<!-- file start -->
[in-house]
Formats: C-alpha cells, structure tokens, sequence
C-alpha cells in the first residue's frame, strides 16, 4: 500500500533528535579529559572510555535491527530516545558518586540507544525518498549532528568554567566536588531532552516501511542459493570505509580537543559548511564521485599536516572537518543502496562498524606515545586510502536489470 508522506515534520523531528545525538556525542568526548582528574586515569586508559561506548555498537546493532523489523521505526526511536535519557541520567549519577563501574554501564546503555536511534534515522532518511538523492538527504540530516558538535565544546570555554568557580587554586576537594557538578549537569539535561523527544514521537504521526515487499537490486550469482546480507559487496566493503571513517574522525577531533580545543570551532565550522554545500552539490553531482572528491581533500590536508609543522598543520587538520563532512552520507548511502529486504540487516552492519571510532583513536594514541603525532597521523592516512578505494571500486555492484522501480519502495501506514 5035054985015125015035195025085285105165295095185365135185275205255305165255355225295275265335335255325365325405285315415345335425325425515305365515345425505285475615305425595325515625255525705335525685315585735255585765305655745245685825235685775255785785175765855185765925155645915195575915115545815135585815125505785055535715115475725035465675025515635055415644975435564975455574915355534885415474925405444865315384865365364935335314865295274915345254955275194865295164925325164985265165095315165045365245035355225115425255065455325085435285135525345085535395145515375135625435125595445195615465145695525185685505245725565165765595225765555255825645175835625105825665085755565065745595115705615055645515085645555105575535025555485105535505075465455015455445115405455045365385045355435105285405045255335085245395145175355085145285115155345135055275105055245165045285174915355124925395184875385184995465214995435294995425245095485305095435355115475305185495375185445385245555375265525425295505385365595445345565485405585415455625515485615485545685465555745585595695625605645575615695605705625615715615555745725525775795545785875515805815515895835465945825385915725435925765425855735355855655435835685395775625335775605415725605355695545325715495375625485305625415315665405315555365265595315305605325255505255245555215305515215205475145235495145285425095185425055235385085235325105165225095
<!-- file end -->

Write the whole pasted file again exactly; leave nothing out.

[in-house]
Formats: C-alpha cells, structure tokens, sequence
C-alpha cells in the first residue's frame, strides 16, 4: 500500500533528535579529559572510555535491527530516545558518586540507544525518498549532528568554567566536588531532552516501511542459493570505509580537543559548511564521485599536516572537518543502496562498524606515545586510502536489470 508522506515534520523531528545525538556525542568526548582528574586515569586508559561506548555498537546493532523489523521505526526511536535519557541520567549519577563501574554501564546503555536511534534515522532518511538523492538527504540530516558538535565544546570555554568557580587554586576537594557538578549537569539535561523527544514521537504521526515487499537490486550469482546480507559487496566493503571513517574522525577531533580545543570551532565550522554545500552539490553531482572528491581533500590536508609543522598543520587538520563532512552520507548511502529486504540487516552492519571510532583513536594514541603525532597521523592516512578505494571500486555492484522501480519502495501506514 5035054985015125015035195025085285105165295095185365135185275205255305165255355225295275265335335255325365325405285315415345335425325425515305365515345425505285475615305425595325515625255525705335525685315585735255585765305655745245685825235685775255785785175765855185765925155645915195575915115545815135585815125505785055535715115475725035465675025515635055415644975435564975455574915355534885415474925405444865315384865365364935335314865295274915345254955275194865295164925325164985265165095315165045365245035355225115425255065455325085435285135525345085535395145515375135625435125595445195615465145695525185685505245725565165765595225765555255825645175835625105825665085755565065745595115705615055645515085645555105575535025555485105535505075465455015455445115405455045365385045355435105285405045255335085245395145175355085145285115155345135055275105055245165045285174915355124925395184875385184995465214995435294995425245095485305095435355115475305185495375185445385245555375265525425295505385365595445345565485405585415455625515485615485545685465555745585595695625605645575615695605705625615715615555745725525775795545785875515805815515895835465945825385915725435925765425855735355855655435835685395775625335775605415725605355695545325715495375625485305625415315665405315555365265595315305605325255505255245555215305515215205475145235495145285425095185425055235385085235325105165225095